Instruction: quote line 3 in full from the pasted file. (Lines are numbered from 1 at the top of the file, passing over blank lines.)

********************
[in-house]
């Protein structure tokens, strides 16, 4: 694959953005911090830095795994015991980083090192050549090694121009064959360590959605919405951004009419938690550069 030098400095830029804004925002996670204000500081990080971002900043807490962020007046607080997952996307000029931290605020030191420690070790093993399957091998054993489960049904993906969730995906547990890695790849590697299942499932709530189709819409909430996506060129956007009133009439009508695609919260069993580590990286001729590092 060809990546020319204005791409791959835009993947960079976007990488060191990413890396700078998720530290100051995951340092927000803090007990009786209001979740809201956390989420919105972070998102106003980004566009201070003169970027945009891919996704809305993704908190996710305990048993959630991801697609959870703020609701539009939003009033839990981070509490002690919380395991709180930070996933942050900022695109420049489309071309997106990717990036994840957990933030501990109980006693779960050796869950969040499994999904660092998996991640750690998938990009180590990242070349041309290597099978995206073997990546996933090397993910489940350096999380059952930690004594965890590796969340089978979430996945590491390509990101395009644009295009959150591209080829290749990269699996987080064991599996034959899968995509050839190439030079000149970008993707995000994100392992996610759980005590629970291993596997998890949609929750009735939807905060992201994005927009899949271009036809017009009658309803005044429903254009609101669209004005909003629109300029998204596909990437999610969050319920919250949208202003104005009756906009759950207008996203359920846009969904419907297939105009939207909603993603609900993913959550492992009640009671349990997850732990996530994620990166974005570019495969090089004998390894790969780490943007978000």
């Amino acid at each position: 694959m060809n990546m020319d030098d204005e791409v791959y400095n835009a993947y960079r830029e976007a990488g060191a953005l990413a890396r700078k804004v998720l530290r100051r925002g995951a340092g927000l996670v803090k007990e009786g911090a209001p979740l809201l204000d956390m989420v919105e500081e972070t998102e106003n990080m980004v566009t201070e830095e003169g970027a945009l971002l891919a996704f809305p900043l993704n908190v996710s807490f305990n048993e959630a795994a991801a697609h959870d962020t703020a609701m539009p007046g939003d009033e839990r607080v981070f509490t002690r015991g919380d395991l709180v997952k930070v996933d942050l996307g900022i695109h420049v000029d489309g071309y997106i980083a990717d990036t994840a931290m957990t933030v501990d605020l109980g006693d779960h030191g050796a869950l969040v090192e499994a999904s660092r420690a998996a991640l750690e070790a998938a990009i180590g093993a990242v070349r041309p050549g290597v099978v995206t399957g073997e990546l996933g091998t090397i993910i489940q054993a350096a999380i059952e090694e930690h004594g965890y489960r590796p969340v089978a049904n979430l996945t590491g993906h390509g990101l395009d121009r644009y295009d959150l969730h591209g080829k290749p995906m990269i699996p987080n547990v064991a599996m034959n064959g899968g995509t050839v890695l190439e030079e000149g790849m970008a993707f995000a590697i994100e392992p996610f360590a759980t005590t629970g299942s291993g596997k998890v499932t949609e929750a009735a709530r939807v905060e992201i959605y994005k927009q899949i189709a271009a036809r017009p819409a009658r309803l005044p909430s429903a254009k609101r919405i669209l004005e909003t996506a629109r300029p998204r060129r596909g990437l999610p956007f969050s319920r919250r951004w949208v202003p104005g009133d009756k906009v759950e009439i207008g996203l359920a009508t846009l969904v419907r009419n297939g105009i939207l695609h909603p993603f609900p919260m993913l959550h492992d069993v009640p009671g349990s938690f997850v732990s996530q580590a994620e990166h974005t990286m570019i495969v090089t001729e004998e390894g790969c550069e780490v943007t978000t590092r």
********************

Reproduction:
């Amino acid at each position: 694959m060809n990546m020319d030098d204005e791409v791959y400095n835009a993947y960079r830029e976007a990488g060191a953005l990413a890396r700078k804004v998720l530290r100051r925002g995951a340092g927000l996670v803090k007990e009786g911090a209001p979740l809201l204000d956390m989420v919105e500081e972070t998102e106003n990080m980004v566009t201070e830095e003169g970027a945009l971002l891919a996704f809305p900043l993704n908190v996710s807490f305990n048993e959630a795994a991801a697609h959870d962020t703020a609701m539009p007046g939003d009033e839990r607080v981070f509490t002690r015991g919380d395991l709180v997952k930070v996933d942050l996307g900022i695109h420049v000029d489309g071309y997106i980083a990717d990036t994840a931290m957990t933030v501990d605020l109980g006693d779960h030191g050796a869950l969040v090192e499994a999904s660092r420690a998996a991640l750690e070790a998938a990009i180590g093993a990242v070349r041309p050549g290597v099978v995206t399957g073997e990546l996933g091998t090397i993910i489940q054993a350096a999380i059952e090694e930690h004594g965890y489960r590796p969340v089978a049904n979430l996945t590491g993906h390509g990101l395009d121009r644009y295009d959150l969730h591209g080829k290749p995906m990269i699996p987080n547990v064991a599996m034959n064959g899968g995509t050839v890695l190439e030079e000149g790849m970008a993707f995000a590697i994100e392992p996610f360590a759980t005590t629970g299942s291993g596997k998890v499932t949609e929750a009735a709530r939807v905060e992201i959605y994005k927009q899949i189709a271009a036809r017009p819409a009658r309803l005044p909430s429903a254009k609101r919405i669209l004005e909003t996506a629109r300029p998204r060129r596909g990437l999610p956007f969050s319920r919250r951004w949208v202003p104005g009133d009756k906009v759950e009439i207008g996203l359920a009508t846009l969904v419907r009419n297939g105009i939207l695609h909603p993603f609900p919260m993913l959550h492992d069993v009640p009671g349990s938690f997850v732990s996530q580590a994620e990166h974005t990286m570019i495969v090089t001729e004998e390894g790969c550069e780490v943007t978000t590092r």